honolulu advertiser: Obama had 28,347 votes, or 76 percent, to U.S. Sen. Hillary Clinton's 8,835 votes, or 24 percent, with 100 percent of the precincts reporting. The totals mean Clinton will be awarded six delegates.
Those are the vote tallies contained in what the party is calling "the preliminary final" results. A recount is scheduled for March 1 before the final results are released.
Hawai'i Democrats turned out in record numbers at the party's caucuses to help settle the nomination fight between Obama and Clinton of New York.
Obama ran television and radio advertisements in the Islands and talked about his local roots to help distinguish himself from Clinton, who sent her daughter, Chelsea Clinton, to campaign for her in the state.
The caucuses drew a surge of new Democrats, including many who registered to vote and joined the party just last night.
The party had printed 17,000 ballots and volunteers at many caucus sites ran out of ballots and blue party membership cards and had to improvise with notebook paper.
The caucuses have typically drawn fewer than 5,000 people in the past but got more than seven times that figure last night.
"I trust that the people of Hawai'i understand that this is a very unique year," said Florence Kong Kee, the party's political director.
Brian Schatz, a local Obama volunteer and former state representative for Makiki, said it appeared that last night's turnout may have exceeded the local Obama campaign's estimate of 15,000 to 18,000 people.
"It's a gift this election season to have such excellent choices on the Democratic side," said Schatz, a likely candidate for state party chairman in May. "We think the more people who come in to caucus is better for the Obama campaign."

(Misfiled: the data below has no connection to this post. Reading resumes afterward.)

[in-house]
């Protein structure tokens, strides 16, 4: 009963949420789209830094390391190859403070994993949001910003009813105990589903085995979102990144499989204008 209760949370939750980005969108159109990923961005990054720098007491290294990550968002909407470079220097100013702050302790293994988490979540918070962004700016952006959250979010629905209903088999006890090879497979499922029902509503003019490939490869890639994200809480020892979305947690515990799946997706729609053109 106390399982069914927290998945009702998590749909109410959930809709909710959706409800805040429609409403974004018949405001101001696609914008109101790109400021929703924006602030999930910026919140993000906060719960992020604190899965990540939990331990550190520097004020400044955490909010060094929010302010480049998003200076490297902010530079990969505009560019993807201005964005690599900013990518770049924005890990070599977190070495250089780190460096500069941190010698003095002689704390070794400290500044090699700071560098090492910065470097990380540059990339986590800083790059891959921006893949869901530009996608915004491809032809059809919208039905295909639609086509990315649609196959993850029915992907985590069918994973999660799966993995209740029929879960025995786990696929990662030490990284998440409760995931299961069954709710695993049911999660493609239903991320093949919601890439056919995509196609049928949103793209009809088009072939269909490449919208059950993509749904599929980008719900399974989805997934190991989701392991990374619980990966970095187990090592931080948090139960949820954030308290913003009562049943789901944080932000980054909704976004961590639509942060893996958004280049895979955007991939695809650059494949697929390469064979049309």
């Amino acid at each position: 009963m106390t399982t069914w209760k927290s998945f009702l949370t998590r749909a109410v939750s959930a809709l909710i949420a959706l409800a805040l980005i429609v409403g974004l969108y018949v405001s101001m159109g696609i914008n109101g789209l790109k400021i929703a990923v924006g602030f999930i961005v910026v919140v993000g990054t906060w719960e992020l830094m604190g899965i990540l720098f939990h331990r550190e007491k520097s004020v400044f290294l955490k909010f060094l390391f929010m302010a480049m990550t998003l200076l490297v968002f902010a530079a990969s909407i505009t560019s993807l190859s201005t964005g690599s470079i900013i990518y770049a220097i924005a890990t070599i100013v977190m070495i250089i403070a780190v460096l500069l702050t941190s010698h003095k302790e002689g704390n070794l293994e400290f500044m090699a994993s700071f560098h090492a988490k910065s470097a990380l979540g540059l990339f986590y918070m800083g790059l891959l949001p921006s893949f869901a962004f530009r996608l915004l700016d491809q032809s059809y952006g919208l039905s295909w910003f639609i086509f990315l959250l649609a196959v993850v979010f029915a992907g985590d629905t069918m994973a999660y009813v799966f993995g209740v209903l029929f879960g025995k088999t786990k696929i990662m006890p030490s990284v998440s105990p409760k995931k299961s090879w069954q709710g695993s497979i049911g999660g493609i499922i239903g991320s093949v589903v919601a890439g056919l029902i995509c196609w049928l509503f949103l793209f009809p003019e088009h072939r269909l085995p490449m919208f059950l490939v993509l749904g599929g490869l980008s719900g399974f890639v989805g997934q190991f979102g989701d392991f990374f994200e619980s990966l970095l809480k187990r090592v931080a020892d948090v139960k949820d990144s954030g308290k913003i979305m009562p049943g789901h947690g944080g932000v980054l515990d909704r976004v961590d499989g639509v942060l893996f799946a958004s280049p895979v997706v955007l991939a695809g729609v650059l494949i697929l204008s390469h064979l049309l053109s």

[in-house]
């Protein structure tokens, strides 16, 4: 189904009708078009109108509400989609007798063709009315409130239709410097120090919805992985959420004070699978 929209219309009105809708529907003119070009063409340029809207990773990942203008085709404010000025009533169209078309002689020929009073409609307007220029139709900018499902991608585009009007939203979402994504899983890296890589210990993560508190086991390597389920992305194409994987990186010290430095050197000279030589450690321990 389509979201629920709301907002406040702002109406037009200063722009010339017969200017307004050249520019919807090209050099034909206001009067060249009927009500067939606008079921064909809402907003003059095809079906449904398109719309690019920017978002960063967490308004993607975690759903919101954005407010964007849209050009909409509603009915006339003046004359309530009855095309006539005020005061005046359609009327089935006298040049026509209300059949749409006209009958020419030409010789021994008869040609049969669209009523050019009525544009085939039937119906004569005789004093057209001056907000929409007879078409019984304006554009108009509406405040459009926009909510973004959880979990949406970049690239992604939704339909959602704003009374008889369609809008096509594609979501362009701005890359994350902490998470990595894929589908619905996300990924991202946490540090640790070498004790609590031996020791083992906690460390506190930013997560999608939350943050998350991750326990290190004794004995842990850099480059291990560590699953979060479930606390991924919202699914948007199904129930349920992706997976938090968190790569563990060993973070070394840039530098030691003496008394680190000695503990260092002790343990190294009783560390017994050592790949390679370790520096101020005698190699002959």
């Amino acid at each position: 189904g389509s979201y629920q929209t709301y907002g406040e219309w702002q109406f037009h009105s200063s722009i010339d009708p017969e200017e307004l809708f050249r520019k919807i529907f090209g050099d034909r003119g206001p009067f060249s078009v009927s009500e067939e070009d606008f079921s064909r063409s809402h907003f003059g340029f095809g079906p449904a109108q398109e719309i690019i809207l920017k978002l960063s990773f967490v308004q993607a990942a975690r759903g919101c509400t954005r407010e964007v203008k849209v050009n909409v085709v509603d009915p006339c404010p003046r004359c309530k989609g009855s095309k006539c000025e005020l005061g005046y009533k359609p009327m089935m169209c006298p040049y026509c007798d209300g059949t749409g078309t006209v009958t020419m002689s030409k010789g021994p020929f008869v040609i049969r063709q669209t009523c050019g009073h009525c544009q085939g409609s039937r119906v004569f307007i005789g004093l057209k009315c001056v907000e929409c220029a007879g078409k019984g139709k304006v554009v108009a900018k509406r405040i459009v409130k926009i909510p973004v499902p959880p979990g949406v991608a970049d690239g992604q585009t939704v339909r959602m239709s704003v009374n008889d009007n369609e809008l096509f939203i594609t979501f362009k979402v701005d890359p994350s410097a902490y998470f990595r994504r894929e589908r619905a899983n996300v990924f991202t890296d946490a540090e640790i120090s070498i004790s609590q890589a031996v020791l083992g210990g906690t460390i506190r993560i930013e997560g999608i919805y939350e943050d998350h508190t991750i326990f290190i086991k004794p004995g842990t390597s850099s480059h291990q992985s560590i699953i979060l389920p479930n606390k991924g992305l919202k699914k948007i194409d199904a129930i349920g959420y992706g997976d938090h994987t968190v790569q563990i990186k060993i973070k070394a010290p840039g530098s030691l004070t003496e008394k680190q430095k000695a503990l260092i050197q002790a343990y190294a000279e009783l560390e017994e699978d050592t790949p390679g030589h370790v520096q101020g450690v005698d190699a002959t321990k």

State House Majority Leader Kirk Caldwell, D-24th (Manoa), a Clinton volunteer, described the turnout as "unbelievable."
"Unbelievable, in terms of turnout, in terms of energy — I think it's historic," he said. "I think people thought they were part of something special tonight."
'I'VE NEVER SEEN THIS'
Annelle Amaral, the party's O'ahu County chair, said party leaders thought there would be substantially higher turnout this time compared to past years but there was no way to know exactly how many people would show up.
"How could we be ready?" Amaral said. "How could anyone have anticipated this kind of attendance. It's phenomenal. I've never seen this."
Obama won the Wisconsin primary yesterday, his ninth in a row since Super Tuesday, and had hoped to take the Islands to give him momentum going into Ohio and Texas on March 4. The Clinton campaign has targeted Ohio and Texas as essential for her to rebound and capture the nomination.
Obama, who was born here and graduated from Punahou School, appeared to be attracting many of the new Democrats last night, while Clinton was stronger with traditional Democrats.
Hawai'i's caucuses — in which 20 of the state's 29 delegates to the Democratic National Convention in August were at stake — took on greater national importance after Obama and Clinton remained close after Super Tuesday.
obama's hawaii connections.